January takes its name from Janus, the old Roman god of gates and doorways and thus, thresholds and transitions. Most depictions of Janus show two faces looking in opposite directions, representing past and future, the old and the new. As ruler of endings and beginnings Janus was invoked at all major turning points in life. Thus, Janus was particularly present when time turned over in the long, dark nights where the end of a year comes round and a New Year begins it all again.
The backward looking face of Janus can still be seen in modern rituals of reviewing the past, naming the top stories of the year, composing lists of the best films and songs, and recounting the worst flops and miscues as well. Janus, looking the other way, can be perceived behind all the New Year resolutions and predictions, all the earnest promises to improve one’s life, and all the hopes that the future might bring more peace, prosperity and growth.
On a mythic level, New Year’s Eve can be seen as a rite of passage, a ritual of renewal currently disguised as a social event. January begins in the threshold of time shaped by the old year dying and the new one being born, in the timeless moment through which time itself becomes renewed. People instinctively kiss each other in that moment; friends hold each other close and even strangers hug one another as if to catch the spark of life and embrace the mystery of renewal and the return of light when darkness seems about to overwhelm the world.
The ancient writer Ovid wrote that the power of Janus was connected to chaos; as if the backward glance of the god looks all the way back to the primal chaos that existed before the formation of the world. In order for time to start over and a new year to begin, chaos has to be present.
Even now, New Year’s Eve brings disorder and unruliness as wild parties, loud music and an abundance of spirits reflect the old idea that chaos must reign before any renewal can occur. Firecrackers, noisemakers, and excesses of all kinds represent the chaos that necessarily precedes the renewal of time’s otherwise orderly march.
And there is one more thing that is essential to the understanding of the old god Janus and the origin of New Year celebrations. Besides the presence of chaos, a return to the beginning brings with it a renewal of all the potentials of life. Not simply the notion of a fresh start; but the deeper sense that the wisdom of Janus involves both a tolerance for chaos and a strong intuition of life’s hidden potentials.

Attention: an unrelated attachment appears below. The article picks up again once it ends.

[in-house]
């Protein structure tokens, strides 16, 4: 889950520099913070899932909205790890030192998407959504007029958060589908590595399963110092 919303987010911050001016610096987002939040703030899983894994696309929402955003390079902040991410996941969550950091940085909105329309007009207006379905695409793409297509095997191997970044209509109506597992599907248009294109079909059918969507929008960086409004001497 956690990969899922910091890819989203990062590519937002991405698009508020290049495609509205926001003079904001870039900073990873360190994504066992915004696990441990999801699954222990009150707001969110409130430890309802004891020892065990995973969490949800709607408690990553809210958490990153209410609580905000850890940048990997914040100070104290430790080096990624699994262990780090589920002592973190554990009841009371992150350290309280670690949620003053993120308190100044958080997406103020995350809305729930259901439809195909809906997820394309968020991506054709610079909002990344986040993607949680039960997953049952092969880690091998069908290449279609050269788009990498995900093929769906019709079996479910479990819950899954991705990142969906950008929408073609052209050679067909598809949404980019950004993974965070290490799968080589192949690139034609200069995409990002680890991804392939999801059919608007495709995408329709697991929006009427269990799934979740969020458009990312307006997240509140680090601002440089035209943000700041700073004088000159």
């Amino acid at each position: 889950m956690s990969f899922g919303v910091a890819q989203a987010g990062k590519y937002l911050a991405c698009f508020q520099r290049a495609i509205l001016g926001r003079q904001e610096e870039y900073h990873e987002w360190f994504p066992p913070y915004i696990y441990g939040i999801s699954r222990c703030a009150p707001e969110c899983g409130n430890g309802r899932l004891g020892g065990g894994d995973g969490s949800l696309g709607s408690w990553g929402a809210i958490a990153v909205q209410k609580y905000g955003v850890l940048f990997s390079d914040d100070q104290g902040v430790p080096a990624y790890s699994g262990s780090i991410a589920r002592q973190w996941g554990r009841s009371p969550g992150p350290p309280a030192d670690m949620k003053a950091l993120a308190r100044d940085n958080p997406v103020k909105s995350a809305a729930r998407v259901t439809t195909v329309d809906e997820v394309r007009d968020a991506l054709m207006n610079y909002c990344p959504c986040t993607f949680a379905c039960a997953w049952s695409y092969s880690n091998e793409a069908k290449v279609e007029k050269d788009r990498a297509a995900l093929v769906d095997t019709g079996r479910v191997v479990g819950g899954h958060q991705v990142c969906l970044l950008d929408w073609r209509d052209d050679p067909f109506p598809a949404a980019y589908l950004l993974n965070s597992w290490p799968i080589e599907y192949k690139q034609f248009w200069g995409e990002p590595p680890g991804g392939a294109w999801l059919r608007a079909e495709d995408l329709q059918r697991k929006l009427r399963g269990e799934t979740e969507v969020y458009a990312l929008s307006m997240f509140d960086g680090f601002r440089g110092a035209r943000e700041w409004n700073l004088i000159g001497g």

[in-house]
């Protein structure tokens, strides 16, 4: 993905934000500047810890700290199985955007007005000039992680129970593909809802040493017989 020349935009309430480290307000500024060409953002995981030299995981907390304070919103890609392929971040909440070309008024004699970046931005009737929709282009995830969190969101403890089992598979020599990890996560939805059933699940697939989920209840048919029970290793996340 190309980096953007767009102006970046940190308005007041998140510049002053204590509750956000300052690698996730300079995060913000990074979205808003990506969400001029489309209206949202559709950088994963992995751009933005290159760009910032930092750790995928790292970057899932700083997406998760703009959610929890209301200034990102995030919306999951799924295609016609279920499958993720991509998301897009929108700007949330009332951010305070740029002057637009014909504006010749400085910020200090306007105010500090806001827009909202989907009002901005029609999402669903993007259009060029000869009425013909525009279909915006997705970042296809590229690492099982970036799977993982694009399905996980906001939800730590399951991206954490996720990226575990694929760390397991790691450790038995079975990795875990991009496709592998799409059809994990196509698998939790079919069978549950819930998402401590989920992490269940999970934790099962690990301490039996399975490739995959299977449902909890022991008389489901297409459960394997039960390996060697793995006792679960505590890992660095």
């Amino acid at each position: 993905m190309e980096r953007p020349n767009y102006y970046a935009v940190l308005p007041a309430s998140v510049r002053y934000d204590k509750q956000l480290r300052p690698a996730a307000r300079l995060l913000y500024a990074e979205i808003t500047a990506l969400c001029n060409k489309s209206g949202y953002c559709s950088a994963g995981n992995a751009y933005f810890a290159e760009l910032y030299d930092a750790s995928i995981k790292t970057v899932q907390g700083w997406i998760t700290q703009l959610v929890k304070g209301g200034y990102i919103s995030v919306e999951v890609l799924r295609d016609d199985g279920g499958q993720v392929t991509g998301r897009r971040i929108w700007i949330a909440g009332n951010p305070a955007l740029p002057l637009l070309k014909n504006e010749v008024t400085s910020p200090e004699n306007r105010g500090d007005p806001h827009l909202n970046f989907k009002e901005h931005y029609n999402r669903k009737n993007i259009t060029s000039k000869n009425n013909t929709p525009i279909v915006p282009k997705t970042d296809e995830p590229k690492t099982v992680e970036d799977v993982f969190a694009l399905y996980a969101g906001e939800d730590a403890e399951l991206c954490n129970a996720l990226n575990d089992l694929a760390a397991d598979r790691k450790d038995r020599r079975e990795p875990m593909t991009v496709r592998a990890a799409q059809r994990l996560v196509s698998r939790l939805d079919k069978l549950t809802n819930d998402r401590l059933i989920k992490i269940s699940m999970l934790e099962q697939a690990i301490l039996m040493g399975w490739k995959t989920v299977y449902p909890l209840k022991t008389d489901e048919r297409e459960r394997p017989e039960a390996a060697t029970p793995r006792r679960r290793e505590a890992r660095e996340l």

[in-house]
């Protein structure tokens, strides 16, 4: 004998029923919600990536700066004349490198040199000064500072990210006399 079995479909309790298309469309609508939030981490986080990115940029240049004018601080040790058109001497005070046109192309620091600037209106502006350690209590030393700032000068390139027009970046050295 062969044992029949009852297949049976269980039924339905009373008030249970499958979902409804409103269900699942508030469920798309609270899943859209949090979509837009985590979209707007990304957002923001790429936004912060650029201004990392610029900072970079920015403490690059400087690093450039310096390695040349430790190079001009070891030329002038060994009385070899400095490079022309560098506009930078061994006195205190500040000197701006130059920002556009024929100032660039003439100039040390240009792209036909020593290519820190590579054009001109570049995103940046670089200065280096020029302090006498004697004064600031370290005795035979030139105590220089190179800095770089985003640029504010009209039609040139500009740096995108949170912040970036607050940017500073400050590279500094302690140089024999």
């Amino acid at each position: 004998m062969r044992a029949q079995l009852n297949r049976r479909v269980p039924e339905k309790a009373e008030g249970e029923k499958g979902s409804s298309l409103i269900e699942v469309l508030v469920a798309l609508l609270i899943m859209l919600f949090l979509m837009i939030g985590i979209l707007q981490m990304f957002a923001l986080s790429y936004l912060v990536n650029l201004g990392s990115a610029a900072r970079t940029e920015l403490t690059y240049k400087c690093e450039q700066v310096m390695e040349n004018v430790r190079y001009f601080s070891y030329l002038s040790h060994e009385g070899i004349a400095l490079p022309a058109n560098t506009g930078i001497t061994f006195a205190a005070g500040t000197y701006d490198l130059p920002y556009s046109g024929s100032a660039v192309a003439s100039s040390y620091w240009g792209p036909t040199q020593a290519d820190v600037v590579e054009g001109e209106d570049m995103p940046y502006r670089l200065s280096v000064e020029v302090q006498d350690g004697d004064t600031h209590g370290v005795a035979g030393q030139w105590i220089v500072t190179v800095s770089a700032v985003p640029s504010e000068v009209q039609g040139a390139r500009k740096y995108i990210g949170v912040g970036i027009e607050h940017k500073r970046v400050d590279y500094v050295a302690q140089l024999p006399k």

There is no doubt that we live in chaotic and troubling times. The radical effects of climate change evidence that; the toxic levels of partisan politics say that. The increase of bigotry, misogyny and self-serving ideologies all bespeak a chaos that has been loosed upon the world. Yet, amidst the chaos and collapse of one period, the next shape of life takes form; not after the chaos is over; but in the midst of it all.
The world renews itself all the time in the secrecy of forests, in the inner mysteries of quantum exchanges; but also in the hearts of those who commit fully to life. If people can remain open-minded and open hearted, whether it is the dark of the year or the darkest time of one’s life, renewal remains a possibility.
It is important to mark the beginning of the next year, not because it is a social occasion or simply a reason to get together. But because, consciously or unconsciously, we stand on the threshold of time turning over and can look both ways and assist the world to begin again and thereby tap the unseen potentials of life, of love and healing and meaningful change.
Beyond the capacity to shift from one vision to another, Janus was also the arbiter of peace and war. So, at the beginning of each year quarrels were avoided, feuds were put aside and differences minimized in order that everyone might participate in the magic and mystery of the light of life returning and time renewing itself from the ashes of the past.
As in the old custom of “first footing”, neighbors and friends brought simple gifts or a song to each person’s door so that the first thing crossing the doorway of each home in the New Year would be something inherently life enhancing.
Consciously or unconsciously, we stand on the threshold of time turning over and can look both ways and assist the world to begin again and thereby tap the unseen potentials of life and love and the magic of change.
May the threshold of the New Year open before you in ways that reveal hidden potentials and more ways to live with meaning and purpose and imagination.
Wishing you a blessed and soulful New Year,
Michael Meade and Mosaic Staff
Michael Meade and Mosaic Staff